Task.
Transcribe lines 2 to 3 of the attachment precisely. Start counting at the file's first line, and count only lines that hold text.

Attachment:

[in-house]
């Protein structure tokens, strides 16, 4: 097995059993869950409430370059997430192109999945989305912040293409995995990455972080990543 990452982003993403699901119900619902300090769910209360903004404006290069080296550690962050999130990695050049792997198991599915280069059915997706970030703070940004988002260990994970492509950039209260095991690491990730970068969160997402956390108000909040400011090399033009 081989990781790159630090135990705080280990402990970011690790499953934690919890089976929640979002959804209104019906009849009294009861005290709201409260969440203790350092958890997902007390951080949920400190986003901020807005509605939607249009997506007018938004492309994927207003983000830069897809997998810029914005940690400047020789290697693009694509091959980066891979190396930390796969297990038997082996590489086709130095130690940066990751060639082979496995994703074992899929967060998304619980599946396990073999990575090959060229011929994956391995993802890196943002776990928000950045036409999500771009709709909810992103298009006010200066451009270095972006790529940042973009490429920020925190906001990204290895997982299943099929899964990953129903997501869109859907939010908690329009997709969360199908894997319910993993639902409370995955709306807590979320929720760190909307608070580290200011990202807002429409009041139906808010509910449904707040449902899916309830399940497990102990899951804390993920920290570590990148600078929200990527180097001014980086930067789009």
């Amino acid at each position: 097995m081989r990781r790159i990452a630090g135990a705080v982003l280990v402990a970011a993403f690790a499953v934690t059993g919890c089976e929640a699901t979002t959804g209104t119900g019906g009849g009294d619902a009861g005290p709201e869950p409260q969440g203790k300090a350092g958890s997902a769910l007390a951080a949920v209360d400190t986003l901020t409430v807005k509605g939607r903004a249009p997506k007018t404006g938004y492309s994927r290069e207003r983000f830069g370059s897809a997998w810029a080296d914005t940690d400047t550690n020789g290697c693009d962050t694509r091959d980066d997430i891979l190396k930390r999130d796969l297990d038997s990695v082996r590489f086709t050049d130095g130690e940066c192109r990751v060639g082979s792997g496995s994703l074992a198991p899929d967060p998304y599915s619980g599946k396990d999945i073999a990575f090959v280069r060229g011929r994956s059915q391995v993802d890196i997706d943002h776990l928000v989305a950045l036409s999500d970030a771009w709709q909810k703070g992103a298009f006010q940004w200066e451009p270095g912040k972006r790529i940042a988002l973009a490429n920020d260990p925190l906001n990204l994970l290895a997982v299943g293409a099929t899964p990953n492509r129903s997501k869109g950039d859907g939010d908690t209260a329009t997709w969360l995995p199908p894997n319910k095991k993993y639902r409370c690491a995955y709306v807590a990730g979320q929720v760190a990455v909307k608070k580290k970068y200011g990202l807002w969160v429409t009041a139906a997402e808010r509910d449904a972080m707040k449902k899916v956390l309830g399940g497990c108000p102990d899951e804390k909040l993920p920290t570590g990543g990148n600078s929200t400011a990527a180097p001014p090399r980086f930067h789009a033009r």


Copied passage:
């Protein structure tokens, strides 16, 4: 097995059993869950409430370059997430192109999945989305912040293409995995990455972080990543 990452982003993403699901119900619902300090769910209360903004404006290069080296550690962050999130990695050049792997198991599915280069059915997706970030703070940004988002260990994970492509950039209260095991690491990730970068969160997402956390108000909040400011090399033009 081989990781790159630090135990705080280990402990970011690790499953934690919890089976929640979002959804209104019906009849009294009861005290709201409260969440203790350092958890997902007390951080949920400190986003901020807005509605939607249009997506007018938004492309994927207003983000830069897809997998810029914005940690400047020789290697693009694509091959980066891979190396930390796969297990038997082996590489086709130095130690940066990751060639082979496995994703074992899929967060998304619980599946396990073999990575090959060229011929994956391995993802890196943002776990928000950045036409999500771009709709909810992103298009006010200066451009270095972006790529940042973009490429920020925190906001990204290895997982299943099929899964990953129903997501869109859907939010908690329009997709969360199908894997319910993993639902409370995955709306807590979320929720760190909307608070580290200011990202807002429409009041139906808010509910449904707040449902899916309830399940497990102990899951804390993920920290570590990148600078929200990527180097001014980086930067789009």
């Amino acid at each position: 097995m081989r990781r790159i990452a630090g135990a705080v982003l280990v402990a970011a993403f690790a499953v934690t059993g919890c089976e929640a699901t979002t959804g209104t119900g019906g009849g009294d619902a009861g005290p709201e869950p409260q969440g203790k300090a350092g958890s997902a769910l007390a951080a949920v209360d400190t986003l901020t409430v807005k509605g939607r903004a249009p997506k007018t404006g938004y492309s994927r290069e207003r983000f830069g370059s897809a997998w810029a080296d914005t940690d400047t550690n020789g290697c693009d962050t694509r091959d980066d997430i891979l190396k930390r999130d796969l297990d038997s990695v082996r590489f086709t050049d130095g130690e940066c192109r990751v060639g082979s792997g496995s994703l074992a198991p899929d967060p998304y599915s619980g599946k396990d999945i073999a990575f090959v280069r060229g011929r994956s059915q391995v993802d890196i997706d943002h776990l928000v989305a950045l036409s999500d970030a771009w709709q909810k703070g992103a298009f006010q940004w200066e451009p270095g912040k972006r790529i940042a988002l973009a490429n920020d260990p925190l906001n990204l994970l290895a997982v299943g293409a099929t899964p990953n492509r129903s997501k869109g950039d859907g939010d908690t209260a329009t997709w969360l995995p199908p894997n319910k095991k993993y639902r409370c690491a995955y709306v807590a990730g979320q929720v760190a990455v909307k608070k580290k970068y200011g990202l807002w969160v429409t009041a139906a997402e808010r509910d449904a972080m707040k449902k899916v956390l309830g399940g497990c108000p102990d899951e804390k909040l993920p920290t570590g990543g990148n600078s929200t400011a990527a180097p001014p090399r980086f930067h789009a033009r």